Now, you’ve all seen those magicians who call up audience members to the stage, hypnotize them, and they dance around like a chicken or take off their pants. But if you live in the United Kingdom, you might have no idea what I’m talking about. Because TV stations in the UK are prohibited from broadcasting an entire hypnotic routine, fearing that viewers at home may become hypnotized! In fact, in 1952, the UK passed the Hypnosis Act, which levies up to a 1,000 pound fine on those who practice unregulated hypnosis for entertainment purposes. So… is there legitimacy to hypnosis? Well… what is hypnosis anyway? The Society of Psychological Hypnosis, which is an actual division of the American Psychological Association, defines hypnosis as “A state of consciousness involving focused attention and reduced peripheral awareness characterized by an enhanced capacity for response to suggestion.” What we know as modern day hypnotism originated out of pure animal magnetism.
No, seriously, the term “animal magnetism” was the original name given to the supposedly manipulatable force exuded by all living animals, as posited by Dr. Franz Friedrich Anton Mesmer in the 18th and early 19th century. His efforts at using animal magnetism for healing, which was also called “mesmerism”, which is the same place we get the term “mesmerize” from, was an early form of “hypnosis”. But according to psychologists like Robert A. Baker, hypnosis is simply a learned social behavior, where participants are playing a role and mostly using their imagination. However, a new study out of Stanford University actually lends credibility to the idea that maybe hypnosis isn’t all just self-convinced make-believe. The study looked at 57 subjects, split roughly into those with very low and very high susceptibility to hypnosis. The participants were put into an fMRI machine, which measures which parts of brain fill up with blood, and they found that when subjects of both low and high susceptibility were hypnotized, there was reduced activity in the dorsal anterior cingulate cortex and increased activity between the dorsolateral prefrontal cortex and the brain’s salience network. Got it? Great, moving on. What? Oh, okay.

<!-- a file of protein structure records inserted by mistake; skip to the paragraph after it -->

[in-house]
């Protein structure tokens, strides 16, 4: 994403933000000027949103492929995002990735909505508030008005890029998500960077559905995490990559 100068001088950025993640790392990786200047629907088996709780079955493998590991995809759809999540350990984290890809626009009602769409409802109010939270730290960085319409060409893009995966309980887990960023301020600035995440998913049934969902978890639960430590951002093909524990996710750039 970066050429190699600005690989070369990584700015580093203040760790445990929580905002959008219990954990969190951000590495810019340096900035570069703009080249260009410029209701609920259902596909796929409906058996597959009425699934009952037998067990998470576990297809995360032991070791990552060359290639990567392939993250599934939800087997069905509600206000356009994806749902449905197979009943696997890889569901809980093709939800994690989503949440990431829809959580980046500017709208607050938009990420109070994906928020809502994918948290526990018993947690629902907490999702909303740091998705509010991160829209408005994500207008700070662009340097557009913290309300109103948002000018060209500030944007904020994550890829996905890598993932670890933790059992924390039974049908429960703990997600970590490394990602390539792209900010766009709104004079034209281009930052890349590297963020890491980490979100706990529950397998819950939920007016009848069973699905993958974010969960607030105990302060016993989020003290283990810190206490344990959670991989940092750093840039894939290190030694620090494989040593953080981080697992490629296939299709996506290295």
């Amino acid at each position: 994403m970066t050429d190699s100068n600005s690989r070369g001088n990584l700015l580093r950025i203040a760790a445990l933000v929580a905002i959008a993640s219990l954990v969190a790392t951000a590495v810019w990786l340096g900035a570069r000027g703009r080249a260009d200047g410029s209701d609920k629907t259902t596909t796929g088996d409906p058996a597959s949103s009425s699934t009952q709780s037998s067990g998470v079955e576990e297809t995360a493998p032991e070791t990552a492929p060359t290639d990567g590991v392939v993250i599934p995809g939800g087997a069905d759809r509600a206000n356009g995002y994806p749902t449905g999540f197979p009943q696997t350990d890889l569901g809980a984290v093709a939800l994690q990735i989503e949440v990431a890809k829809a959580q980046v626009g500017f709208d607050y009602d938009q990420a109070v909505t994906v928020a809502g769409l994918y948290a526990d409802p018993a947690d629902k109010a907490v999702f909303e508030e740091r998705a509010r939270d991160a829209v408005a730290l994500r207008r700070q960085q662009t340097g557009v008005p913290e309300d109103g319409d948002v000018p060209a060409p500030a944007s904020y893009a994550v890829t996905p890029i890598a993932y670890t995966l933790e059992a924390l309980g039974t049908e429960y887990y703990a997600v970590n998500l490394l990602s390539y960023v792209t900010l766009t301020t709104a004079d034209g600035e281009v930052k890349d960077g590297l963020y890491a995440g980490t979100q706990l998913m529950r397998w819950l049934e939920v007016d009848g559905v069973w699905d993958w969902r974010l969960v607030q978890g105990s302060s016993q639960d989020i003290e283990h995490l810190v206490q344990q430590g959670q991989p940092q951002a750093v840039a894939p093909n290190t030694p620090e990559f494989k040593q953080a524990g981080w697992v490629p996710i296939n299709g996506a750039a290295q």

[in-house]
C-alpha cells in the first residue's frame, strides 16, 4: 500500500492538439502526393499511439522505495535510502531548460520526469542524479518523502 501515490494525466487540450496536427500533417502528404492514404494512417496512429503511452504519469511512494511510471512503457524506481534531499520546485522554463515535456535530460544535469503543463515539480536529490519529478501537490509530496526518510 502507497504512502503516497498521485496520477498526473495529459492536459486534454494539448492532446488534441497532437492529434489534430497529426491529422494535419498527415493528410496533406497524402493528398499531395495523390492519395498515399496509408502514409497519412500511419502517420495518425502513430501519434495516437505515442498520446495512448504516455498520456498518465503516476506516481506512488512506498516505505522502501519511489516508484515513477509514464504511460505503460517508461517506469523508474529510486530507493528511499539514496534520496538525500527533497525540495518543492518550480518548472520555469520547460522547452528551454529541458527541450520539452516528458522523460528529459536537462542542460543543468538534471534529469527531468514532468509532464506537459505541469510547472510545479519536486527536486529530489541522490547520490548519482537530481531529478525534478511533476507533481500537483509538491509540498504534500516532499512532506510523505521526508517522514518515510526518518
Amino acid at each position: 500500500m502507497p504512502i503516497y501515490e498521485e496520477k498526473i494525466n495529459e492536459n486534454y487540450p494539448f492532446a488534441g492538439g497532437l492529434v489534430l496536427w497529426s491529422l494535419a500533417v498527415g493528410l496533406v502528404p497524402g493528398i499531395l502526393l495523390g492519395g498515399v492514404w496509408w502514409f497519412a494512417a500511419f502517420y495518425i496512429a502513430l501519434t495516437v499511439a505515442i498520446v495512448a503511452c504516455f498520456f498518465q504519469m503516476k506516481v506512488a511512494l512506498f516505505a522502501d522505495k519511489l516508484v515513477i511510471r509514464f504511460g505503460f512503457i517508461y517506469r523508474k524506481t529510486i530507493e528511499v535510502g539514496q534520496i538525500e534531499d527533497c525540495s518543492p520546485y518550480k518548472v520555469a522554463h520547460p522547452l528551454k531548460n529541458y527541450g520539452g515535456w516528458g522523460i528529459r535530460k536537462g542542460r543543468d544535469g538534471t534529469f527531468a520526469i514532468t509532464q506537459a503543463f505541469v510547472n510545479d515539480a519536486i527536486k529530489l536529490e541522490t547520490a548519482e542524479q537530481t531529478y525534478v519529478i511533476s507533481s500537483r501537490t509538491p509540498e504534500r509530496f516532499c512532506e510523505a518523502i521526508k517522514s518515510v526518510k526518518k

So for those of you who don’t know all the different parts of the brain and what they do and how that whole mess works: Basically, these parts of the brain are directly responsible for focusing attention, controlling movement and emotion, and regulating just how self-conscious you feel. So, the parts of the brain correlated with planning and executing tasks, and the part that causes self-reflection interact less when a person is hypnotized, making them not so self-conscious about jumping up and down like a chicken on stage. So hypnosis is real? Well yeah, in a way. Hypnosis is a state of consciousness similar to meditation, which is totally real.
In fact, despite its bad rap, hypnosis is used in hypnotherapy. Practitioners say that the biggest benefit is that the shift in brain activity, as shown by the Stanford study, helps patients look at their issues in a different perspective, and that by itself is hugely helpful. A meta-analysis of hypnotherapy effectiveness in studies on addiction and medical conditions, as well as anxiety, showed that while untreated patients improved about 27% of the time, hypnotized patients improved 74% of the time. Clearly, somehow hypnosis works. WAKE UP!.
As found on Youtube